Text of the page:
CBSN

Televangelist Robertson Under Fire

Venezuela President Hugo Chavez and Religious broadcaster Pat Robertson.
AP
Venezuela's vice president accused religious broadcaster Pat Robertson on Tuesday of making "terrorist statements" by suggesting that American agents assassinate President Hugo Chavez.

"We have the ability to take him out, and I think the time has come that we exercise that ability," Robertson said Monday on the Christian Broadcast Network's "The 700 Club."

"We don't need another $200 billion war to get rid of one, you know, strong-arm dictator," he continued. "It's a whole lot easier to have some of the covert operatives do the job and then get it over with."

Chavez was winding up a visit to Cuba when he was asked at Havana's airport about a U.S. religious leader having said he should be killed.

"I haven't read anything. We haven't heard anything about him," Chavez said. "I don't even know who that person is."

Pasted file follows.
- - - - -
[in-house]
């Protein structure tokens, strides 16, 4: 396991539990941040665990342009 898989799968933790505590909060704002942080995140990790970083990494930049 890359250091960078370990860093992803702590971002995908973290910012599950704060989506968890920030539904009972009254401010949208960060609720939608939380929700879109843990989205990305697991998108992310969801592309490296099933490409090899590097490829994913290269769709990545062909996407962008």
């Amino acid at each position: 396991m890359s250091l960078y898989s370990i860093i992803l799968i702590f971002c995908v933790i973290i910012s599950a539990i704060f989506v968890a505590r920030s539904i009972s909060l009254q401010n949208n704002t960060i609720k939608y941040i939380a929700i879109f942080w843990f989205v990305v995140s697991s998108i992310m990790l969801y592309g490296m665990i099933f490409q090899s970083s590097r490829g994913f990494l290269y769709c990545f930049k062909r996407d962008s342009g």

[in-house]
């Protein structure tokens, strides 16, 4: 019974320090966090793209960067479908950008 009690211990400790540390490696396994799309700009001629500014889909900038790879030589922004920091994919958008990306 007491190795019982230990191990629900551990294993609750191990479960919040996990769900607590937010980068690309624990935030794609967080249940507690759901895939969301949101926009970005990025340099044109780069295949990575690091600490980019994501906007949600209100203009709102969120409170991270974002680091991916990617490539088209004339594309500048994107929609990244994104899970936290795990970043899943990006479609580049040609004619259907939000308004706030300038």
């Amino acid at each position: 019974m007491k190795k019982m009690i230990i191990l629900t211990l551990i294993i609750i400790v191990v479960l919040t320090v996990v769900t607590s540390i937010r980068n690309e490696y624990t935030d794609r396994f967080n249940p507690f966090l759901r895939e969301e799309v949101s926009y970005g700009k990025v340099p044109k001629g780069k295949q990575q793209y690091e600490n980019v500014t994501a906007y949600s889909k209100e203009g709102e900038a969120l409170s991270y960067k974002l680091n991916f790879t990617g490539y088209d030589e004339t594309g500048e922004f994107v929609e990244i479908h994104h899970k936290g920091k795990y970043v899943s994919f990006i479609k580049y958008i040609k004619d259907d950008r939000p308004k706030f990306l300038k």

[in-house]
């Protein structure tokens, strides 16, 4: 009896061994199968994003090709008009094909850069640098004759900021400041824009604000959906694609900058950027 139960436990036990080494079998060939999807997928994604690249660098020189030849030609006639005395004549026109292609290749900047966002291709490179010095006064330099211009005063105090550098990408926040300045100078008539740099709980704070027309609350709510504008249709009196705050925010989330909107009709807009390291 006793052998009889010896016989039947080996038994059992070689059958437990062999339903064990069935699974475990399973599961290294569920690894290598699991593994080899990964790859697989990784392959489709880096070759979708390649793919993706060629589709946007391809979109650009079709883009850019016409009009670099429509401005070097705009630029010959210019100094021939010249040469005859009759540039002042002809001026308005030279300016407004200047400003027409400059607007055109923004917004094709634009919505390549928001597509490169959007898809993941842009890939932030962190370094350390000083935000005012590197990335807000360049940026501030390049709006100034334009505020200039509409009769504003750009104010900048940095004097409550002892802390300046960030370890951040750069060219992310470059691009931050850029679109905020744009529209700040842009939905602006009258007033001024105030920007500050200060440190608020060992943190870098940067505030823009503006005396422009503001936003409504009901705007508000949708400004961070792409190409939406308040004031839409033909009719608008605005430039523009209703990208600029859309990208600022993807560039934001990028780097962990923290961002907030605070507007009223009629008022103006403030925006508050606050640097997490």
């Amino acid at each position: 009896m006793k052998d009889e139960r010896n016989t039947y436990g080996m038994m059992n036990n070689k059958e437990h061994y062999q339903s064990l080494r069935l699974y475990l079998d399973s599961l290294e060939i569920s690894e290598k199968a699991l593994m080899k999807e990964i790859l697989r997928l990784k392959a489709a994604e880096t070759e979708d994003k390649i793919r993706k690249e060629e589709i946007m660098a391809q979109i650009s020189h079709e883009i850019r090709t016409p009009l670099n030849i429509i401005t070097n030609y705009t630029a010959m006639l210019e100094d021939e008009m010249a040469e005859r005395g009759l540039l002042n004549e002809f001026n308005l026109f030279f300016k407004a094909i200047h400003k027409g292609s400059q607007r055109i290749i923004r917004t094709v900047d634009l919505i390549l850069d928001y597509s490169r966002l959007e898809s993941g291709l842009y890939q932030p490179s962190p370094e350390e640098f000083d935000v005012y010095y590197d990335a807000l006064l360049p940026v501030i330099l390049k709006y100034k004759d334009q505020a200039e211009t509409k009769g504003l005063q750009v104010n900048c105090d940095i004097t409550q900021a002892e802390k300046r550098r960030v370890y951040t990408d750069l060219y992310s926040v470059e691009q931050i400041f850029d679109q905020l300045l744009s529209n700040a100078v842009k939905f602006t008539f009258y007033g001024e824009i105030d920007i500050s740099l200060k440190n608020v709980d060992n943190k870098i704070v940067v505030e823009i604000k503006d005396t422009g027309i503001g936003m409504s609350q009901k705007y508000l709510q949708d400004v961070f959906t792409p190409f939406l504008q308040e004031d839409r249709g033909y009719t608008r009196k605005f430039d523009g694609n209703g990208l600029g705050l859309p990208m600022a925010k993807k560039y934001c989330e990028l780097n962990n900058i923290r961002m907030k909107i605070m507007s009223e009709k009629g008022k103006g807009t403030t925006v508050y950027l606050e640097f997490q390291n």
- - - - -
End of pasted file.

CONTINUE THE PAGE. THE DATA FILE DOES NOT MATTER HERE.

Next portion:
CBS News Producer Portia Siegelbaum reports that Chavez, when asked about Robertson's call for his assasination, said he'd rather talk about life not death.

Chavez, dressed in his trademark long sleeve red shirt, proceeded to talk about Plan Milagro, a joint Cuban-Venezuelan medical project to return eyesight to tens of thousands of Latin America's poor by performing eye operations free of charge, Siegelbaum reports.


Televangelist Pat Robertson suggests the U.S. assassinate the leftist Venezuelan president.

Vice President Jose Vicente Rangel said Venezuela was studying its legal options, adding that how Washington responds to Robertson's comments would put its anti-terrorism policy to the test.

"The ball is in the U.S. court, after this criminal statement by a citizen of that country," Rangel told reporters. "It's huge hypocrisy to maintain this discourse against terrorism and at the same time, in the heart of that country, there are entirely terrorist statements like those."

CBS News Correspondent Gloria Borger reports that this is not the first time Robertson has made controversial statements. Recently he said on national television that so-called activist judges were worse than the 9/11 terrorists.

Relations between the Chavez government and the Bush administration have been strained for some time, reports CBS News State Department Reporter Charles Wolfson, but Robertson's call for assassination was something the State Department wanted no part of.